A crucial aspect of the rule of law is the concern to safeguard against arbitrary power (Rundle at 6-7). Arbitrariness is objectionable because it undermines the values of autonomy, dignity, equality before the law and disdain for unjustified impingements on liberty that underlie the rule of law (W Lucy, ‘The Rule of Law and Private Law’ in Austin & Klimchuk at 43). As Rundle recognises (at 33), both state-sanctioned violence in the public law domain and unreliable enforcement of contractual rights (or the actions of other individuals) (Lucy, 63) in the private law domain are liable to produce arbitrariness which offends the rule of law. Private law is not only a potential site of arbitrariness but also a means by which the values of the rule of law may be furthered. By establishing rules governing interpersonal conduct, property, tort and contract law create and protect a sphere of activity free from the domination of others – be they fellow rights-bearing subjects of the state, corporations or government entities (who are also actors in the private law space, capable of purchasing property, committing torts and entering contracts) (Lucy at 62-63). Those bodies of private law, being as they are relatively stable, consistent, and generative of rights capable of enforcement, fulfil a similar function to the rule of law – they allow individuals to know where they stand and to plan for the future in the pursuit of their own particular aspirations (Lucy at 63).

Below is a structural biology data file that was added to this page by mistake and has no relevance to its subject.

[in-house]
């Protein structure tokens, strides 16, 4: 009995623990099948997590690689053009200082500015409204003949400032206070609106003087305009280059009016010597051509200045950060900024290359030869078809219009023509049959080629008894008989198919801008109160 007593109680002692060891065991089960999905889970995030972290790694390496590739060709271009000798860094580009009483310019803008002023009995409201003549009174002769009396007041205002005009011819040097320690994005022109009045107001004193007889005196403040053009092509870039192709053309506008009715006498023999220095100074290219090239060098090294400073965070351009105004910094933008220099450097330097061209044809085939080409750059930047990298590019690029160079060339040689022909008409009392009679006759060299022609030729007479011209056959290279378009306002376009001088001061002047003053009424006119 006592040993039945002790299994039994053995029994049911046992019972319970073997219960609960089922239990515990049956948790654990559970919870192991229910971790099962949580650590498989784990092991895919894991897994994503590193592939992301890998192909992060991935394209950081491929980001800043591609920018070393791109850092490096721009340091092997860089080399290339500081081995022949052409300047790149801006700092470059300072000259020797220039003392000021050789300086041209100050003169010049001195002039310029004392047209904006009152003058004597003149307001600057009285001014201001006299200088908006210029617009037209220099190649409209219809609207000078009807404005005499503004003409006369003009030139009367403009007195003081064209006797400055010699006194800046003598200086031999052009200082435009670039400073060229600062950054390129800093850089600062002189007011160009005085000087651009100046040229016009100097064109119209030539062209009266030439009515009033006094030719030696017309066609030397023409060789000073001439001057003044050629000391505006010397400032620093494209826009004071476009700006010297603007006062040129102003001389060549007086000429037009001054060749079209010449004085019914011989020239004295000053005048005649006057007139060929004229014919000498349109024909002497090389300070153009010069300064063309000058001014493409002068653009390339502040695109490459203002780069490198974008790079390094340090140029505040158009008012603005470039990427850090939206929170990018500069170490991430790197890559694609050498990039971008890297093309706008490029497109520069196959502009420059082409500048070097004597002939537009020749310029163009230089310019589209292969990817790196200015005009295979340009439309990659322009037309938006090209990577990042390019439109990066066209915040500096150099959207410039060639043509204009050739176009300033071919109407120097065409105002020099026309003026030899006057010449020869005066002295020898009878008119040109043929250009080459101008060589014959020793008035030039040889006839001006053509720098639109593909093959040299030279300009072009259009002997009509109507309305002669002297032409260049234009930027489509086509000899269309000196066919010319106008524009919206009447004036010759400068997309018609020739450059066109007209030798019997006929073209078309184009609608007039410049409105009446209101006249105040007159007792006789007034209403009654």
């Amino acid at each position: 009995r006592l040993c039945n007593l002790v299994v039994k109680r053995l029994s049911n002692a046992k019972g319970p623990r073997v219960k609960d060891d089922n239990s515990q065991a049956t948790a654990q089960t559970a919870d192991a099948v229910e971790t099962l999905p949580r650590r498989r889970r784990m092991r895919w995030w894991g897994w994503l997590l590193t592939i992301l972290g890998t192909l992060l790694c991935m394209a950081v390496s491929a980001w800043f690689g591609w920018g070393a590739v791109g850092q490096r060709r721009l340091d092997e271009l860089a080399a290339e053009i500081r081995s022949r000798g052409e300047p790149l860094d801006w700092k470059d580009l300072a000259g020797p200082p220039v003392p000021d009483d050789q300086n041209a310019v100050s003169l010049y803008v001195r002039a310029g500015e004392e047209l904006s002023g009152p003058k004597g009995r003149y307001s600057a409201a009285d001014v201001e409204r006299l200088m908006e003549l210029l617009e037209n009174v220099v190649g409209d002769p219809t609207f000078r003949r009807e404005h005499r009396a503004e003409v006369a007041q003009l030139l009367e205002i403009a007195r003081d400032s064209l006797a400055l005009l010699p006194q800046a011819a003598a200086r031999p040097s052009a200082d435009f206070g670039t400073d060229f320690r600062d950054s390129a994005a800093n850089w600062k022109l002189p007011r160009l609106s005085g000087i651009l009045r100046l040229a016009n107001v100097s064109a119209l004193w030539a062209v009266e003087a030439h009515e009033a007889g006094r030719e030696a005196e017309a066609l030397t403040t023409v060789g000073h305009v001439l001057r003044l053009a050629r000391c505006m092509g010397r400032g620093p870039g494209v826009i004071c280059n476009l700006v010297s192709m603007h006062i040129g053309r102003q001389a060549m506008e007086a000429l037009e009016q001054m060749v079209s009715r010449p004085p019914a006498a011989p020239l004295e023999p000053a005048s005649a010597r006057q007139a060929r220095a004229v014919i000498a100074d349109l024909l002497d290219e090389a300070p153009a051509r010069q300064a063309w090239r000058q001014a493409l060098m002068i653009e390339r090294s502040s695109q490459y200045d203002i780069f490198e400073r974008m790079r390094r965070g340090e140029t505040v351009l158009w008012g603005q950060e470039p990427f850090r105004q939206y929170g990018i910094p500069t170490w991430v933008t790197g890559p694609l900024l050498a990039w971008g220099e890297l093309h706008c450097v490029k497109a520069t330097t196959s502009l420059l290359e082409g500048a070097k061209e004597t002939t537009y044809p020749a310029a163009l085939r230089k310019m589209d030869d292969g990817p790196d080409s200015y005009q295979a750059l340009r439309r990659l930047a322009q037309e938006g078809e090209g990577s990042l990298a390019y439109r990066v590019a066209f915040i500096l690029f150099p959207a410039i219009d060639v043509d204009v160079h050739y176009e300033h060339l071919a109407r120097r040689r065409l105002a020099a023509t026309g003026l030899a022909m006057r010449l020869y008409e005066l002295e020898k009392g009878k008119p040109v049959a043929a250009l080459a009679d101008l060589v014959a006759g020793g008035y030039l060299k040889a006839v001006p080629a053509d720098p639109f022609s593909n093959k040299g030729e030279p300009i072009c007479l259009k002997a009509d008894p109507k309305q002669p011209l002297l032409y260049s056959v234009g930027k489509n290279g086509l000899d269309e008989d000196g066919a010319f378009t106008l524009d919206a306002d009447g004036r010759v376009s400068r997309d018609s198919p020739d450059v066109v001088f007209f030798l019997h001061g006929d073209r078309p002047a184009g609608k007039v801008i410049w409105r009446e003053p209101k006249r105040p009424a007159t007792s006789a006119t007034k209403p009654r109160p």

Appreciating the relationship between the rule of law and private law may offer guidance to judges in common law jurisdictions in determining the legality of private action. The law of vitiating factors in contract is a well-known example of private law’s respect for autonomy and non-domination (Lucy at 64). Tackling a contemporary controversy in private law, Radin argues that ‘rights deletions’ such as mandatory arbitration clauses and class action, negligence and privacy waiver clauses contained in modern American boilerplate terms and conditions employed by large corporations in mass consumer contracts are contrary to the rule of law and as such ought not be capable of enforcement (M Radin, ‘Boilerplate: a Threat to the Rule of Law?’ in Austin & Klimchuk at 288). Radin contends that the use of such terms and conditions at scale erodes autonomy and rights and obligations that are constitutive of civil society, and undermines equality before the law because the result is a subset of powerful corporate persons arbitrarily depriving others of remedies and reinforcing their dominant position over others. Contractual clauses ostensibly authorising self-help may also raise important questions about arbitrariness and hence the rule of law (StockCo Agricapital Pty Ltd v Tucki Hills Pty Ltdat [36]-[37] and Monteiro v Diedricksat [14]). Rundle’s urging (in section 3.4) that attention be given to the relationship between the “official” and the “subject”, albeit couched in public law terms, is compelling also in its relevance to private law relationships.